Tuesday, July 7, 2015


Strength is a trait that I admire and have made a conscious effort to not just display but exude. My past was unnecessarily painful and that pain was complicated by a decision to keep it secret. As I got older, what I felt became harder to ignore. Instead of sitting dormant, that pain gathered power and threatened to direct me toward an unhealthy lifestyle. Though I didn't gravitate toward abusing substances or relationships, my numbing agent of choice was just as detrimental. I turned all of that hurt, confusion, shame, and anger on myself. It felt safer to unleash that negativity internally rather than set it free. Yet that false safety existed only because it was what I was accustomed to doing—I'd learned it from others and became quite skilled at it.

I told my story, but not honestly. I told the narrative, but not how I was impacted. I didn't want others to know the truth—that my pain was not past, but very present. I remained dumbfounded at the mere thought of what I experienced. I was debilitated at times by the weight of it. The memories had such a hold on my heart that at times I couldn't breathe. It was so incredible that my goal became to prevent myself from feeling. As soon as that darkness threatened to hold me, I ran. I ran to a book. I ran to another city. I ran to the nearest distraction that I could because I was terrified that sitting with it would drown me. I feared that if I fully felt it I would never ever recover.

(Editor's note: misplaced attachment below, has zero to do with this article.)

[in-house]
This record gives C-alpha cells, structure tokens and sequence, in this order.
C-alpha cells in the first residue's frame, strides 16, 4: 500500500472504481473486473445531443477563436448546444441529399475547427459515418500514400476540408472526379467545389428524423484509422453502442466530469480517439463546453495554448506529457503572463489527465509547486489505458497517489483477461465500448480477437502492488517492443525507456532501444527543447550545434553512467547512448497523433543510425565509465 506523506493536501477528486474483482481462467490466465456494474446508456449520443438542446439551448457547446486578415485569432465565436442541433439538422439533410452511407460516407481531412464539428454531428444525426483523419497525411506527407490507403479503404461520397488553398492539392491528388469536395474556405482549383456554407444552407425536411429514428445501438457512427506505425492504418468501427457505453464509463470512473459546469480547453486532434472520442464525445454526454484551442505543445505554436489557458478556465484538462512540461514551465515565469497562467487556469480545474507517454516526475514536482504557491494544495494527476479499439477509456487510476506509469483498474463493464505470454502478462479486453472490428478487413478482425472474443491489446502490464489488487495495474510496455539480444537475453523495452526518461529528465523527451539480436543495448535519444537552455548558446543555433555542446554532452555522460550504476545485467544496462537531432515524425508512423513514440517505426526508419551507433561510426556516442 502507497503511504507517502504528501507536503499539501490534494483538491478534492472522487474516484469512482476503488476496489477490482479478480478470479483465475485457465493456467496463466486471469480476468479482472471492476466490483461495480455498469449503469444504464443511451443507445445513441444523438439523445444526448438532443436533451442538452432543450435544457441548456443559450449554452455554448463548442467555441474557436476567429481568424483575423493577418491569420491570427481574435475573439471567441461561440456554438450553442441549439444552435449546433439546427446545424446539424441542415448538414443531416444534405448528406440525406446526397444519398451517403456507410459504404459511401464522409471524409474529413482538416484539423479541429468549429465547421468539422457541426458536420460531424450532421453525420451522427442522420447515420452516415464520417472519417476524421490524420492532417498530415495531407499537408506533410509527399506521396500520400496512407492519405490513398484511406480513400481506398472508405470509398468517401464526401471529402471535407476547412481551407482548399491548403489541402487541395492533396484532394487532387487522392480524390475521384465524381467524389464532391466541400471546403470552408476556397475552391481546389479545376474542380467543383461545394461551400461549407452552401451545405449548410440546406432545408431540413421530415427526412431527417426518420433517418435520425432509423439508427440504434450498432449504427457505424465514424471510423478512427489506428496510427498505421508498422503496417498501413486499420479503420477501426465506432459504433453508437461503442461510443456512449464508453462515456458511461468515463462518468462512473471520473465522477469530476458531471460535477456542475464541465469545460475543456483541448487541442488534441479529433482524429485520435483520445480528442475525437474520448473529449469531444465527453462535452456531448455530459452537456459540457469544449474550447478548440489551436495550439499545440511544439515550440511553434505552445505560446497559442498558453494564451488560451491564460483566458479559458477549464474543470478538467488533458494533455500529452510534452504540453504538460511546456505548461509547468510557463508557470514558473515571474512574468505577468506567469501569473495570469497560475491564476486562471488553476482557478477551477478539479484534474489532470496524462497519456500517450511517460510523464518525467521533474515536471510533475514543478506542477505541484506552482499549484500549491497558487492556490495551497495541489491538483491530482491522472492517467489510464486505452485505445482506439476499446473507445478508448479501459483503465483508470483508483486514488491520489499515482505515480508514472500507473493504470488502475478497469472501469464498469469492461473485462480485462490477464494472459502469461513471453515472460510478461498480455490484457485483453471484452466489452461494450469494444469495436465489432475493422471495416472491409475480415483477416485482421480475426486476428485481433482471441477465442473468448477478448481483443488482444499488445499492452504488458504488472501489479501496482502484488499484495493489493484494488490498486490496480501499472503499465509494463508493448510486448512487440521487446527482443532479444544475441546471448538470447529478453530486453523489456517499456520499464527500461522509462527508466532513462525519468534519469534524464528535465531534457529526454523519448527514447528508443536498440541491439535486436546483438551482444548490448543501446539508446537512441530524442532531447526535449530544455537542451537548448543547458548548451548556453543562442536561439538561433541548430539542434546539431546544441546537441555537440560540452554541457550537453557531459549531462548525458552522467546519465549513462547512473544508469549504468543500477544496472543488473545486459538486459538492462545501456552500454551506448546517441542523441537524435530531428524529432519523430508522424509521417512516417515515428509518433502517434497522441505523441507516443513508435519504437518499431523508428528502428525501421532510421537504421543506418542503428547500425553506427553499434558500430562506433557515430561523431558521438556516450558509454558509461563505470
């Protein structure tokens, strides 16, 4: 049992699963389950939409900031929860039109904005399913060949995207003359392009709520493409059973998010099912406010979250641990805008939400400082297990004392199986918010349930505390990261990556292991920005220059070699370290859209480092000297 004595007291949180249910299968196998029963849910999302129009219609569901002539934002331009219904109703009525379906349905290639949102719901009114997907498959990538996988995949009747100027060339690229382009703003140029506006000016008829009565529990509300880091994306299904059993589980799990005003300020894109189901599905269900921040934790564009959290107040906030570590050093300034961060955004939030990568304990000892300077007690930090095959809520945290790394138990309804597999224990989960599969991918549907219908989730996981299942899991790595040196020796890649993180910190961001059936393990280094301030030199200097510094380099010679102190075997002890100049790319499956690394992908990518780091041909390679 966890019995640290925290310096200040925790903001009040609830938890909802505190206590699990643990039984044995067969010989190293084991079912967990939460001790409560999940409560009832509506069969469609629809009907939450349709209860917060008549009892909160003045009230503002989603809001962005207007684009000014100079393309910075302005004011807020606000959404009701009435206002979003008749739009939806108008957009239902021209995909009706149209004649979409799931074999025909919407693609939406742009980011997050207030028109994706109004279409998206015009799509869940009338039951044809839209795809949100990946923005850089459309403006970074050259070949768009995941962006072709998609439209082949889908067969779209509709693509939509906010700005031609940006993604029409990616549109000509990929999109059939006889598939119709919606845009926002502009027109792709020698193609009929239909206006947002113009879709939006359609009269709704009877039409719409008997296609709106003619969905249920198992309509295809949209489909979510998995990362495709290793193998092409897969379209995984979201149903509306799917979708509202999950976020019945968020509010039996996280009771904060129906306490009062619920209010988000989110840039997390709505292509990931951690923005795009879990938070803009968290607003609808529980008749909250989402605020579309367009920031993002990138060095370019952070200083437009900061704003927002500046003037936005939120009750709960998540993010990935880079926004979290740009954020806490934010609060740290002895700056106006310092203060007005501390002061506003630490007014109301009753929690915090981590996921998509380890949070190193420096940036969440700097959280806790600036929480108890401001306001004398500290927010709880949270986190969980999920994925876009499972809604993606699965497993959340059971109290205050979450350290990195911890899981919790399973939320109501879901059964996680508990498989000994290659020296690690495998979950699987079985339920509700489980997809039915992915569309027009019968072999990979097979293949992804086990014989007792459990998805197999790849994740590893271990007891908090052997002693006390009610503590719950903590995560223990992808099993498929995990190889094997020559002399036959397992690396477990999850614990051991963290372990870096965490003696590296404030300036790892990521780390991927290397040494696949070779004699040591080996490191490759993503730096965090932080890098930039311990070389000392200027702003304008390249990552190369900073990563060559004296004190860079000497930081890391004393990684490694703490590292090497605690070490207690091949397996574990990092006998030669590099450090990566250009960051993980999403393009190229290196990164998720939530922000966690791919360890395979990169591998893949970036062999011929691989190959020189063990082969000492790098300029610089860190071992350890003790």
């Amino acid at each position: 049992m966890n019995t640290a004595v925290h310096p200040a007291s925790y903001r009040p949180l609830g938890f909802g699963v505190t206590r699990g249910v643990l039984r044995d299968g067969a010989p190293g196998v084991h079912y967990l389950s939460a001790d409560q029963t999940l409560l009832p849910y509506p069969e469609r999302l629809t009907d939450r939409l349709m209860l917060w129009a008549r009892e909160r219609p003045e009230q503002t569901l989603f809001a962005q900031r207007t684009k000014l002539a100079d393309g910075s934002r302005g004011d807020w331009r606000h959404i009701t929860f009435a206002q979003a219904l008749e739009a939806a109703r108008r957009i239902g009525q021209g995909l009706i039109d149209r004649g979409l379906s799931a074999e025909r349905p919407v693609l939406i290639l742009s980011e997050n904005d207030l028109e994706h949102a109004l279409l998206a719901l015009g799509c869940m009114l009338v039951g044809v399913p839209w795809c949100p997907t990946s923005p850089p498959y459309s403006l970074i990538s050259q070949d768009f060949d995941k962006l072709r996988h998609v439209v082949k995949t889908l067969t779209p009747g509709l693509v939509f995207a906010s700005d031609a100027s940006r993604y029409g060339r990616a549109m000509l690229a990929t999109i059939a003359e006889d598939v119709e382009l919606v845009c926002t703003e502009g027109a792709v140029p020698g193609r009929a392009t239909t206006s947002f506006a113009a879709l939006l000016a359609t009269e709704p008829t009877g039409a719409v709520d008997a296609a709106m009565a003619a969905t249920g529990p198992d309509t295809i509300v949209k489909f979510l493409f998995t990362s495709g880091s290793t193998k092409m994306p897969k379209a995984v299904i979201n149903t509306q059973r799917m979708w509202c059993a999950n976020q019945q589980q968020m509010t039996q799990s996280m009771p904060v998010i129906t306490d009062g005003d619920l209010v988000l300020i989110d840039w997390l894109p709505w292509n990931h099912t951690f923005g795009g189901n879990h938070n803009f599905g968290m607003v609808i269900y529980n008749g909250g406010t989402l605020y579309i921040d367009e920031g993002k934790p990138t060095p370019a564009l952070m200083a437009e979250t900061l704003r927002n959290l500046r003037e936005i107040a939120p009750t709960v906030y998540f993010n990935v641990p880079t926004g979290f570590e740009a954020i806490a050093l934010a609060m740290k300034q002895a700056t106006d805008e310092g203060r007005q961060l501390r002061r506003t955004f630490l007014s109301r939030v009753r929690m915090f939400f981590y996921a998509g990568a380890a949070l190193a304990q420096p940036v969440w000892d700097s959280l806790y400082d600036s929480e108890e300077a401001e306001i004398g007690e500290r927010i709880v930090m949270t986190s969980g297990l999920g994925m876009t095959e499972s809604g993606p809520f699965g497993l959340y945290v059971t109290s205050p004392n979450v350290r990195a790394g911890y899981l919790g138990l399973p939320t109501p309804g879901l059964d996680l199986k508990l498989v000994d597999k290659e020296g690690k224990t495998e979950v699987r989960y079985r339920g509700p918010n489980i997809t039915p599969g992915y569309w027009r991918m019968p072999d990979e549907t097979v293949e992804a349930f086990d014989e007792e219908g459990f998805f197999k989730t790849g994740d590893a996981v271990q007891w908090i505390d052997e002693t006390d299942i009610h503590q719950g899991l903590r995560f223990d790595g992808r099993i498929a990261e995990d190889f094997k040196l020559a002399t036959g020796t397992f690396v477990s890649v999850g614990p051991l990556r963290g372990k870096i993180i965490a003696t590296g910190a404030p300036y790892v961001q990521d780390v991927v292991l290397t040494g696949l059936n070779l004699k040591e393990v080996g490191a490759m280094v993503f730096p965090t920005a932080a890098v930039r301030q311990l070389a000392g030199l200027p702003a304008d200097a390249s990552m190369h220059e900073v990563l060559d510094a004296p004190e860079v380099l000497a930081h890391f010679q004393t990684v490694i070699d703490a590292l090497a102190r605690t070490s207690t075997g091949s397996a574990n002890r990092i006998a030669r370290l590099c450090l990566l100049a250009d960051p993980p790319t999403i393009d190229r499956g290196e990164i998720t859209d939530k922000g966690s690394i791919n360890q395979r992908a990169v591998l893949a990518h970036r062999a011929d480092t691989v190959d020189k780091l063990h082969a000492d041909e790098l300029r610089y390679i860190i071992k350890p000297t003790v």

Hearing others tell me that I was strong went from encouraging to disheartening. I felt like a fraud. Those calling me strong never saw me running from a memory, stuck in a flashback, or in tears because of a news story or television show that was too familiar. In my corrupted mind, strength was found in not feeling so my goal, though unrealistic and undesirable, became not to feel.

Strength is found in fighting and feeling, not in fighting feeling. Strength is what you develop when you are honest about what makes you feel less than strong and do the work needed to make progress. Turning unexpressed feelings on yourself, feelings of guilt, shame, weakness, despair, and hopelessness is detrimental and can make wholeness seem impossible. Fortunately, wholeness is not impossible and strength is not elusive. Quite simply, the way to develop strength is to be strong.

Stand up today and agree to keep standing. Strength is not determined by the number of days you feel less than strong, it is determined by what you do when you have those feelings and the decision you make to continue to stand. Body builders develop strength by lifting weights. Similarly, you develop emotional strength by working through, not ignoring, the weight of your past and using it to build you up instead of allowing the fear of feeling to build up inside of you. Everything you need to be strong already exists and it all exists within you.

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